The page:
BB brand choice is another issue all together. Believe it or not, the Straight graphite .36g BBs are considered in the airsoft sniper circles to be very inconsistant and basically crap (but the WHITE .36g are considered better). Surface irregularities (as well as the inside of them, yet the .43g BBs are considered to be better due to the denser composition inside) cause them to fly when you don't want them at times. Out of a mag of 10, you might have one or two that go screwy, maybe 3 to 4. Maybe none! No way to tell. Also the issue is within the BB. Most BBs have an airbubble inside from manufacturing. The better brands have this pretty close to center, the cheaper ones don't, which makes them fly like a paintball which the paint has settled on one side. Best for airsoft are the Airsoft Elites, but not so good for sniper rifles due to the light wieght. Best for sniper rifles are the Maruzen Super Grandmaster .29g BBs (obviously, $15USD for a box of 500).

Hope this helps you guys understand the issues to consider when it comes ot sniper rifles. Higher velocity isn't always a good thing, and very hot guns will burn us for limits, yet might not nearly be as consistant or accurate as a lower fps will. I know guys in the states that can get a .29g SGM BB (guns shooting 500-550fps with .2g) out to 300ft and 6-7 times out of 10 hit a reasonably sized tree. But that's only in low wind conditions. If I was able to hit a 12" tree at 230ft away with .36g BBs flying at 315fps.................

Oh, last to write. The higher you make your gun shoot, in the case of bolt actions, the faster it'll wear out, in my case not cutting down my 300% spring will make the bolt pull much harder, high chance of ripping my bolt handle off, and the heavier the trigger pull will be.


Posting new stuff.


Temperature affects real steel bullets, especially at longer ranges, and it'll affect airsoft just as much, if not more. Colder air is more dense than warmer air, so in colder weather the hop up effect will be more exagerated (hop up creates lift, lift is dictated by the density of the air under the BB) and in warmer weather the same setting will have a lesser effect. Make sure to adjust your hop up before every single game, it's not just about setting for different BB weights, it's also to compensate for temperature.


We all know wind is a pain in the ass as far as airsoft goes, especially with our lightweight BBs. Having yoru hop up set for say, 0.25g BBs in still conditions, once you intoduce wind with the same setting you'll find your hop up gets more exagerated. Wind is a higher density of moving air. See above about lift vs. air density. The main difference between wind and temperature, is temp remains pretty constant around any areas you will be playing, but wind will be completely variable, as well as wind having direction. Shoot with the wind, hop up effect won't change very much. Shoot into the wind, you will easily overhop. Add in shooting perpendicular to the wind, same effect as into the wind, but your BB will carry more to one side or the other. Best case for actually playing is to set your hop up a touch under flat & level setting. It's FAR easier to raise your crosshairs a slight bit to get your BB on target, than it is to lower your crosshairs because your gun is overhopping and try to hit your target.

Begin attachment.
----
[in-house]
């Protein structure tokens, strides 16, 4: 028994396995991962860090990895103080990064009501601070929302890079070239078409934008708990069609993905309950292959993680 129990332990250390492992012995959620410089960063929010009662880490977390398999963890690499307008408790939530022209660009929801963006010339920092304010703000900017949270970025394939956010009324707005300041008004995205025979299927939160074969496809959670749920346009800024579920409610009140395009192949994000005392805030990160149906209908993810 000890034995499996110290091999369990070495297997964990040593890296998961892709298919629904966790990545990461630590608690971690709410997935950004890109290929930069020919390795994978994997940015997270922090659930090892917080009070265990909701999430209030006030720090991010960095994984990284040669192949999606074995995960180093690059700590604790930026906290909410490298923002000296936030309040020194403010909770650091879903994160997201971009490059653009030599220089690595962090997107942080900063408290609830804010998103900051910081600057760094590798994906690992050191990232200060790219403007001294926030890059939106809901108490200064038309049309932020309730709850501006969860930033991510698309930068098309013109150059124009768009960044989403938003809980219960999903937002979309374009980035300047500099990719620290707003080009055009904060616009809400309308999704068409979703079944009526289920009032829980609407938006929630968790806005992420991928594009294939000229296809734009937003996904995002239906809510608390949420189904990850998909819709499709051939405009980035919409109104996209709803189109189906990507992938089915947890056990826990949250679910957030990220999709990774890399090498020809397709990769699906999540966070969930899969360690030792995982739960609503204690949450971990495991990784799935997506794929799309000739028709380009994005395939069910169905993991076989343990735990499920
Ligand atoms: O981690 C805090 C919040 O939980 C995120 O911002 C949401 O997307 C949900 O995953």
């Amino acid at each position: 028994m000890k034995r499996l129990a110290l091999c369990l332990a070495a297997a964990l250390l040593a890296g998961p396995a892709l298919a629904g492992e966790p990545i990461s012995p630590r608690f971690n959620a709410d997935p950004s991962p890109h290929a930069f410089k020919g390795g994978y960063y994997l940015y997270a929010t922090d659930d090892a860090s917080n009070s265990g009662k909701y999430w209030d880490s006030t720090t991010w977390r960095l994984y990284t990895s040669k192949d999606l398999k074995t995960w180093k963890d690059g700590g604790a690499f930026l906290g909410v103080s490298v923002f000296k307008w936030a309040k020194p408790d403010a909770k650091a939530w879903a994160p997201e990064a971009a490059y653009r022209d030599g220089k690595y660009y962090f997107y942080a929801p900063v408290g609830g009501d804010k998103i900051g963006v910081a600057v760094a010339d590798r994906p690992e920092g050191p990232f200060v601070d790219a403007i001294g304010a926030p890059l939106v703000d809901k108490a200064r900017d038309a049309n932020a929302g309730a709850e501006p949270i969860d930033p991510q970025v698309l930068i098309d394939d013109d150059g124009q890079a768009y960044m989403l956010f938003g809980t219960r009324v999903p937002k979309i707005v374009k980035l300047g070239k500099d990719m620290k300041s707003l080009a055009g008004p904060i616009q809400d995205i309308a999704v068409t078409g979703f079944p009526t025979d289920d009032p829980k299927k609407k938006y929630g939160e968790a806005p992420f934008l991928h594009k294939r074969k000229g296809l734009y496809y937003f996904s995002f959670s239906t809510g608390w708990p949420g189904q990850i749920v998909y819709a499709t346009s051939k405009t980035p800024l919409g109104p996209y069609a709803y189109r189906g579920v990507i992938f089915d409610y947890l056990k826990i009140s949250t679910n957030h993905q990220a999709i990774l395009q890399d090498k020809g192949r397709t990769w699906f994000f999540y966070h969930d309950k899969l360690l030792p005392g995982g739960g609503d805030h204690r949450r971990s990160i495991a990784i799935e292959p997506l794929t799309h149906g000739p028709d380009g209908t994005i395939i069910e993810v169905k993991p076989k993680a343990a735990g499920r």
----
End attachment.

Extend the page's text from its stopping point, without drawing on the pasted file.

An odd one that most of us tend not to experience, but is worth mentioning. Shooting downhill at an angle your BBs will overhop by roughly a foot or so due to gravity not being perfectly perpendicular to your shot. Opposite effect for shooting uphill. Keep that in mind if you are ever looking down at someone from a hill and planning to send them to re-spawn.

Difference being in all the above, an aimed chest shot could very well nail your target in the mouth or face. Happened to me once when I tried using 0.25g BBs in my M24, aimed at Shaddy's chest about 80ft away (my M24 was shooting about 380fps at that point in time) and the wind was at his back, he was walking towards me. I shot, something on the ground made him look down, my BB went severely upward about 6ft away from him, slammed into his lower lip. It bled and swelled pretty bad. He was cool about it then and even now, but I learned a lesson about shooting into the wind. ops:

Last edited by CDN_Stalker; February 24th, 2007 at 15:54..
CDN_Stalker is offline   Reply With Quote